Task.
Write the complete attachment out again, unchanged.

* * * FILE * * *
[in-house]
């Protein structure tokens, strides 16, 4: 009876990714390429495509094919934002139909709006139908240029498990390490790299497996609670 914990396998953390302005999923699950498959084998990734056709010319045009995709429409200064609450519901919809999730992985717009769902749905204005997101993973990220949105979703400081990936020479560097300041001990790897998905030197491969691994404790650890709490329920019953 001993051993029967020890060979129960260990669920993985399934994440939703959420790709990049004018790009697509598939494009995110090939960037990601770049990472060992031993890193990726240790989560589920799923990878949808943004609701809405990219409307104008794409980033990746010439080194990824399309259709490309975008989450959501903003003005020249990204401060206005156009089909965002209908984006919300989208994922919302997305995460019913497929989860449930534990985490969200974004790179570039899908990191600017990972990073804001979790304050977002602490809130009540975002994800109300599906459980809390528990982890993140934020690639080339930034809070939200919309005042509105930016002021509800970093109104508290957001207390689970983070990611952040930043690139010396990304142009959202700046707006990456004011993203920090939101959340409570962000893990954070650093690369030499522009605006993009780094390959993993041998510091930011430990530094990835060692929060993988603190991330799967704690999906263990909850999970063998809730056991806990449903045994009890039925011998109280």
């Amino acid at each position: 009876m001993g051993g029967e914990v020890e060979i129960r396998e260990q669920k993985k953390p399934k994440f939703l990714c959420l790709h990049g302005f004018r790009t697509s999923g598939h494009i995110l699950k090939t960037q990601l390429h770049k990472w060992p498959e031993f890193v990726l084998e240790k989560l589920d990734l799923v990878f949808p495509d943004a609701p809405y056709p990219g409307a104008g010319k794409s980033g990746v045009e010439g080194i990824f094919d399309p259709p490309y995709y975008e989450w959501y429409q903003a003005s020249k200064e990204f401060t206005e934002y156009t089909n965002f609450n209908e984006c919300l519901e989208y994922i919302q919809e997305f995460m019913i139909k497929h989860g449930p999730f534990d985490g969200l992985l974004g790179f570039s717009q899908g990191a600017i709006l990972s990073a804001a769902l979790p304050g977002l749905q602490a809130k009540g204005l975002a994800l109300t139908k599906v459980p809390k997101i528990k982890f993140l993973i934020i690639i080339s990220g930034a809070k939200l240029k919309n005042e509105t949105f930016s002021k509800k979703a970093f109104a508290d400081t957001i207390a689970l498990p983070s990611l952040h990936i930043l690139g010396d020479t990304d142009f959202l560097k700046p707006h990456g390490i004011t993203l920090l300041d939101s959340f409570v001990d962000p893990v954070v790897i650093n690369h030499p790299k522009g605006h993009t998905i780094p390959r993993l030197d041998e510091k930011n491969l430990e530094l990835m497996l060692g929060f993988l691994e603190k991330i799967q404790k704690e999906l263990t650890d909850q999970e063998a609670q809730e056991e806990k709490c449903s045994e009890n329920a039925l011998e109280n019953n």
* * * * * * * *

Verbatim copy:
[in-house]
């Protein structure tokens, strides 16, 4: 009876990714390429495509094919934002139909709006139908240029498990390490790299497996609670 914990396998953390302005999923699950498959084998990734056709010319045009995709429409200064609450519901919809999730992985717009769902749905204005997101993973990220949105979703400081990936020479560097300041001990790897998905030197491969691994404790650890709490329920019953 001993051993029967020890060979129960260990669920993985399934994440939703959420790709990049004018790009697509598939494009995110090939960037990601770049990472060992031993890193990726240790989560589920799923990878949808943004609701809405990219409307104008794409980033990746010439080194990824399309259709490309975008989450959501903003003005020249990204401060206005156009089909965002209908984006919300989208994922919302997305995460019913497929989860449930534990985490969200974004790179570039899908990191600017990972990073804001979790304050977002602490809130009540975002994800109300599906459980809390528990982890993140934020690639080339930034809070939200919309005042509105930016002021509800970093109104508290957001207390689970983070990611952040930043690139010396990304142009959202700046707006990456004011993203920090939101959340409570962000893990954070650093690369030499522009605006993009780094390959993993041998510091930011430990530094990835060692929060993988603190991330799967704690999906263990909850999970063998809730056991806990449903045994009890039925011998109280």
């Amino acid at each position: 009876m001993g051993g029967e914990v020890e060979i129960r396998e260990q669920k993985k953390p399934k994440f939703l990714c959420l790709h990049g302005f004018r790009t697509s999923g598939h494009i995110l699950k090939t960037q990601l390429h770049k990472w060992p498959e031993f890193v990726l084998e240790k989560l589920d990734l799923v990878f949808p495509d943004a609701p809405y056709p990219g409307a104008g010319k794409s980033g990746v045009e010439g080194i990824f094919d399309p259709p490309y995709y975008e989450w959501y429409q903003a003005s020249k200064e990204f401060t206005e934002y156009t089909n965002f609450n209908e984006c919300l519901e989208y994922i919302q919809e997305f995460m019913i139909k497929h989860g449930p999730f534990d985490g969200l992985l974004g790179f570039s717009q899908g990191a600017i709006l990972s990073a804001a769902l979790p304050g977002l749905q602490a809130k009540g204005l975002a994800l109300t139908k599906v459980p809390k997101i528990k982890f993140l993973i934020i690639i080339s990220g930034a809070k939200l240029k919309n005042e509105t949105f930016s002021k509800k979703a970093f109104a508290d400081t957001i207390a689970l498990p983070s990611l952040h990936i930043l690139g010396d020479t990304d142009f959202l560097k700046p707006h990456g390490i004011t993203l920090l300041d939101s959340f409570v001990d962000p893990v954070v790897i650093n690369h030499p790299k522009g605006h993009t998905i780094p390959r993993l030197d041998e510091k930011n491969l430990e530094l990835m497996l060692g929060f993988l691994e603190k991330i799967q404790k704690e999906l263990t650890d909850q999970e063998a609670q809730e056991e806990k709490c449903s045994e009890n329920a039925l011998e109280n019953n």